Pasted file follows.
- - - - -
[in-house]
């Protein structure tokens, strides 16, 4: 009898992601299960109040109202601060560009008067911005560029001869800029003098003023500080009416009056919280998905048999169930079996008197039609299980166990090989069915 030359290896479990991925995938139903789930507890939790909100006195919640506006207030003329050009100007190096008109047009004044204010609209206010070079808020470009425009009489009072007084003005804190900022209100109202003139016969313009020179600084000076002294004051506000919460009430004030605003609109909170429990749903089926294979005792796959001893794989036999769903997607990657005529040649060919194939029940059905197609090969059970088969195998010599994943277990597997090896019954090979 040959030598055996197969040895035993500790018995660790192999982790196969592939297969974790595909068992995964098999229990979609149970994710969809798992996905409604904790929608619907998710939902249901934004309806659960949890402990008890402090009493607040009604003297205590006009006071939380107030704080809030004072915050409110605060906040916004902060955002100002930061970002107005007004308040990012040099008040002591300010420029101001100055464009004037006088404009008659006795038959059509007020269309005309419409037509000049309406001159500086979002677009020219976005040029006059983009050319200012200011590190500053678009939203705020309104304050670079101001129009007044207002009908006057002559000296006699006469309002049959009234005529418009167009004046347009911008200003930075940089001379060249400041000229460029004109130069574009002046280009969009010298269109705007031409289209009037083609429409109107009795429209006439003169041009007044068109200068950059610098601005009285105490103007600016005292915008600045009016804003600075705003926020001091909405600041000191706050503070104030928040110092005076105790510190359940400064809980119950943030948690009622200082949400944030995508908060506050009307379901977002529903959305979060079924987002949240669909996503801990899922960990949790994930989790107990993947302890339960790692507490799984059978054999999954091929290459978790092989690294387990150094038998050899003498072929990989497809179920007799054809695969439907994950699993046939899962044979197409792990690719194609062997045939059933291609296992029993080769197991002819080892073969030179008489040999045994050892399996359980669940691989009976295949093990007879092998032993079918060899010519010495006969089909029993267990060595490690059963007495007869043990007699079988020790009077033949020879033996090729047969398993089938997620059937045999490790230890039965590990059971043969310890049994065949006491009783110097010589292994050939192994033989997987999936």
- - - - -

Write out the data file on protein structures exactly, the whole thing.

[in-house]
């Protein structure tokens, strides 16, 4: 009898992601299960109040109202601060560009008067911005560029001869800029003098003023500080009416009056919280998905048999169930079996008197039609299980166990090989069915 030359290896479990991925995938139903789930507890939790909100006195919640506006207030003329050009100007190096008109047009004044204010609209206010070079808020470009425009009489009072007084003005804190900022209100109202003139016969313009020179600084000076002294004051506000919460009430004030605003609109909170429990749903089926294979005792796959001893794989036999769903997607990657005529040649060919194939029940059905197609090969059970088969195998010599994943277990597997090896019954090979 040959030598055996197969040895035993500790018995660790192999982790196969592939297969974790595909068992995964098999229990979609149970994710969809798992996905409604904790929608619907998710939902249901934004309806659960949890402990008890402090009493607040009604003297205590006009006071939380107030704080809030004072915050409110605060906040916004902060955002100002930061970002107005007004308040990012040099008040002591300010420029101001100055464009004037006088404009008659006795038959059509007020269309005309419409037509000049309406001159500086979002677009020219976005040029006059983009050319200012200011590190500053678009939203705020309104304050670079101001129009007044207002009908006057002559000296006699006469309002049959009234005529418009167009004046347009911008200003930075940089001379060249400041000229460029004109130069574009002046280009969009010298269109705007031409289209009037083609429409109107009795429209006439003169041009007044068109200068950059610098601005009285105490103007600016005292915008600045009016804003600075705003926020001091909405600041000191706050503070104030928040110092005076105790510190359940400064809980119950943030948690009622200082949400944030995508908060506050009307379901977002529903959305979060079924987002949240669909996503801990899922960990949790994930989790107990993947302890339960790692507490799984059978054999999954091929290459978790092989690294387990150094038998050899003498072929990989497809179920007799054809695969439907994950699993046939899962044979197409792990690719194609062997045939059933291609296992029993080769197991002819080892073969030179008489040999045994050892399996359980669940691989009976295949093990007879092998032993079918060899010519010495006969089909029993267990060595490690059963007495007869043990007699079988020790009077033949020879033996090729047969398993089938997620059937045999490790230890039965590990059971043969310890049994065949006491009783110097010589292994050939192994033989997987999936």